Motivate teachers to perform better
During and after the 20th century we witnessed technological revolutions and digital revolutions. Multi-national companies and capitalists from all...
The assumptions that we previously held dear to our hearts and everything that follows from them now become either false or outdated.
The first assumptions that new challenges, the way we approach public education, are made are that higher expectation and accountability testing are the keys to ensure that students are learning what they need in order to be successful in life. So, all these years we subjected students, batch after batch, to rigorous training to ensure success in standardised tests. We equated success in standardised test to acquisition of education itself.
Focusing on standards and accountability testing might have produced some short-term gains, but have definitely undermined the thinking capacity and curiosity of the students and fundamentally killed the spirit of education, instead of upgrading it. Today we turn out students who vomit what we teach. The originality of the student and his creative thinking has vanished. Owing to undue stress on the standardised testing pattern and relating success only in terms of those results, education has been brought to a disastrous state.
The second assumption is that if we focus on and improve the areas of weaknesses in both teachers and students, it becomes a key ingredient in making them more successful. Hence we have been putting our efforts in fixing the weaknesses, overlooking their strengths. The very basis of this assumption goes against the fundamental principle of education. We wasted our energies on resources in fixing the weaknesses.
What we do in politics or business can never be correct in education. We have to focus on the inherent strengths of students and strive hard in bringing out the latent capacities. If we bank more on their strengths rather than on weaknesses, it definitely raises the performance of students. A student hitherto diffident can open himself up with the reassuring touch of a teacher on his strengths.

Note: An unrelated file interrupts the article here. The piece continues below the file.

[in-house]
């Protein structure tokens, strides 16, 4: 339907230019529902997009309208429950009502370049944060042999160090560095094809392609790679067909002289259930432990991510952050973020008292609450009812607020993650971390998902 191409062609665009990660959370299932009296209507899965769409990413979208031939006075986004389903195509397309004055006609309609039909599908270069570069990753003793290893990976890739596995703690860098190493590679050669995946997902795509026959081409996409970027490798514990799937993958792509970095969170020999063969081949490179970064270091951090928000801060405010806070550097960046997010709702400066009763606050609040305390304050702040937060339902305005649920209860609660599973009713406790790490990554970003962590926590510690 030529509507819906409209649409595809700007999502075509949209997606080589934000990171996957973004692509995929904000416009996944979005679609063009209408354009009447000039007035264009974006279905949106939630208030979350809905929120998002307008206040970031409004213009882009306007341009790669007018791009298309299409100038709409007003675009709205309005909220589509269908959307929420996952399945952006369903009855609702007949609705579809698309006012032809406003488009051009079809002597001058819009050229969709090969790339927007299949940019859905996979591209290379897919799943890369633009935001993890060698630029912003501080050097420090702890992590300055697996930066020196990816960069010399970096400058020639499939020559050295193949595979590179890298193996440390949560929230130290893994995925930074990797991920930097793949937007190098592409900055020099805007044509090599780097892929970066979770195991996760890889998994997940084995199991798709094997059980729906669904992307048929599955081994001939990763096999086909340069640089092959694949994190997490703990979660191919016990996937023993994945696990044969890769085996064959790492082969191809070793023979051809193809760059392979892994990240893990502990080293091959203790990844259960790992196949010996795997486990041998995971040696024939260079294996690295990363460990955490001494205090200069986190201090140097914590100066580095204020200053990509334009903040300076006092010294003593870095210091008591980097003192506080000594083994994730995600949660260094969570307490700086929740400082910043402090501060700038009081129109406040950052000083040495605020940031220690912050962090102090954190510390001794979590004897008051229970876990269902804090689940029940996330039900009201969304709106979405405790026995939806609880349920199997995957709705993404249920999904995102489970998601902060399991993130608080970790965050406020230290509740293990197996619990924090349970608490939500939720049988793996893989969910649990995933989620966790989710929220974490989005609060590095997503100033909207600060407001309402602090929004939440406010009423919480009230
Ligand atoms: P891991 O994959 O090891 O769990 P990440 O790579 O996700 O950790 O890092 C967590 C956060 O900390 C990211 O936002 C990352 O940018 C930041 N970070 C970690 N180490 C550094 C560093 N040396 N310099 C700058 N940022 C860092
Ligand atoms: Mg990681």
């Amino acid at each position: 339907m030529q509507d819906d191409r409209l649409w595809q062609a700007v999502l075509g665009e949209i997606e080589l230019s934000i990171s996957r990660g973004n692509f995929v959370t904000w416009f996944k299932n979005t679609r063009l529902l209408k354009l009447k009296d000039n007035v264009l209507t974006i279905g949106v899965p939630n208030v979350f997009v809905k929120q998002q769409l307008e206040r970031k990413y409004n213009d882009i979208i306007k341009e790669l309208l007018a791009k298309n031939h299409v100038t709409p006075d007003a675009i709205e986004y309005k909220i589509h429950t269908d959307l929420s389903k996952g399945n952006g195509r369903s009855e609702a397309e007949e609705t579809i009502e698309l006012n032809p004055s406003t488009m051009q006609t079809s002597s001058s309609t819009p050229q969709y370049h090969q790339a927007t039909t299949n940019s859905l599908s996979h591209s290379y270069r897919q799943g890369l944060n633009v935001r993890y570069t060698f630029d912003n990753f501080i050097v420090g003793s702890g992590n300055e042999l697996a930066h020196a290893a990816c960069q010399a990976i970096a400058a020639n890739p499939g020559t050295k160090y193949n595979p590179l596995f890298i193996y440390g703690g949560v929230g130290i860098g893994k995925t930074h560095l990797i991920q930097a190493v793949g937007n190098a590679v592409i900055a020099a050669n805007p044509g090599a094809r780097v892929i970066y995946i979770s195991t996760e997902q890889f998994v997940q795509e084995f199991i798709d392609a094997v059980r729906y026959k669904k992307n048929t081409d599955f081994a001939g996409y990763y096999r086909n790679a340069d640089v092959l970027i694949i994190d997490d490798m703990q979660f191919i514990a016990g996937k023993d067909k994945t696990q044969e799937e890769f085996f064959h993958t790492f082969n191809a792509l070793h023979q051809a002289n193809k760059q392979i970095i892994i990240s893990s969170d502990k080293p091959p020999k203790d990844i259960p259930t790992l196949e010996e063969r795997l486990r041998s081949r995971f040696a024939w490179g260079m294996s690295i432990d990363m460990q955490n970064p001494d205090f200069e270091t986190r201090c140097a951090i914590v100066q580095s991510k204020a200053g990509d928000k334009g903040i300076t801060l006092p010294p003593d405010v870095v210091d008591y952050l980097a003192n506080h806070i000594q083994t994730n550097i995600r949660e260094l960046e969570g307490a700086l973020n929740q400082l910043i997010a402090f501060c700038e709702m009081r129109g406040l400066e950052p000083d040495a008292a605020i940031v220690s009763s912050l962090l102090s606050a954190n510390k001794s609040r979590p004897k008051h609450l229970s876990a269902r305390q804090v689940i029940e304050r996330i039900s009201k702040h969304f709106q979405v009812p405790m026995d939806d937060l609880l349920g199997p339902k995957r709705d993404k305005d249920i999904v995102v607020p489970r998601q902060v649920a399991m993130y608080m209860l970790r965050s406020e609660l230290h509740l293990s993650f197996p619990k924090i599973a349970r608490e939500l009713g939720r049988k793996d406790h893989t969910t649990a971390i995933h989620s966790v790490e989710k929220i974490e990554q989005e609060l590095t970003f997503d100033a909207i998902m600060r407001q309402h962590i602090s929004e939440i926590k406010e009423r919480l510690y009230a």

The third assumption was selecting and developing teachers and administrators on the basis of their knowledge and skills, for it was considered as a reliable way to promote success in students. This assumption suggests that learning requisite knowledge and skills should make teachers successful. Simply knowing a lot about the subject does not guarantee that it will be effectively transmitted to students. This assumption identifies a necessary standard for teacher, but not a sufficient one.
Knowledge of a subject and understanding of useful teaching methods should be minimal qualifications to stand in front of the students. This critical element is missing from the usual criteria for highly qualified teachers. We have introduced more tests than one to identify highly qualified teachers but taken minimum measures to improve learning by students.
The fourth assumption is that there exists a perfect curriculum that helps solve student achievement problems in a way that works for all students and teachers. It means that if the right content is delivered with right methodology, students will learn at higher levels every time. In way we want to make our classrooms "teacher proof". In other words, we have neglected the teacher component and made plans to ensure that all students learn in the way with the same information. Heavy investments are made to prepare packages of learning. In this process, schools have seen disruptive changes with little substance to improve.
Many teachers have been left with the impression that their jobs are seen as assembly-line work. This assumption is so dangerous that it overlooks the differences in the work place, culture and economic standards of students and schools. Such an assumption might work for business but not for education. The more the teacher is motivated the better his performance with the students.
The last assumption is that the school can do little to ensure parents' commitment to their children's education. In fact, parent-teacher communication has greater impact than what we now think of. Schools can do a better job by a two-way dialogue that involves parents in helping their children succeed in their efforts. Most students are first learners and parents are not aware of the need of support to their kids. But we, as educated people, could provide counsellors in school.
This aspect has been very much neglected and parents are tempted to keep their children in hostels at faraway places from their native places. This has led to a psychological effect on students. The nearer a parent is to the child the better his education will be.
By removing children from their social milieu we leave permanent scars on their personality. It is high time we took suitable measures and put our education system on the right path. Let us not create a generation that contents itself with parrot-like repetition. Let us not forget that our students played a significant role in creating new knowledge that has kept up the spirit of education.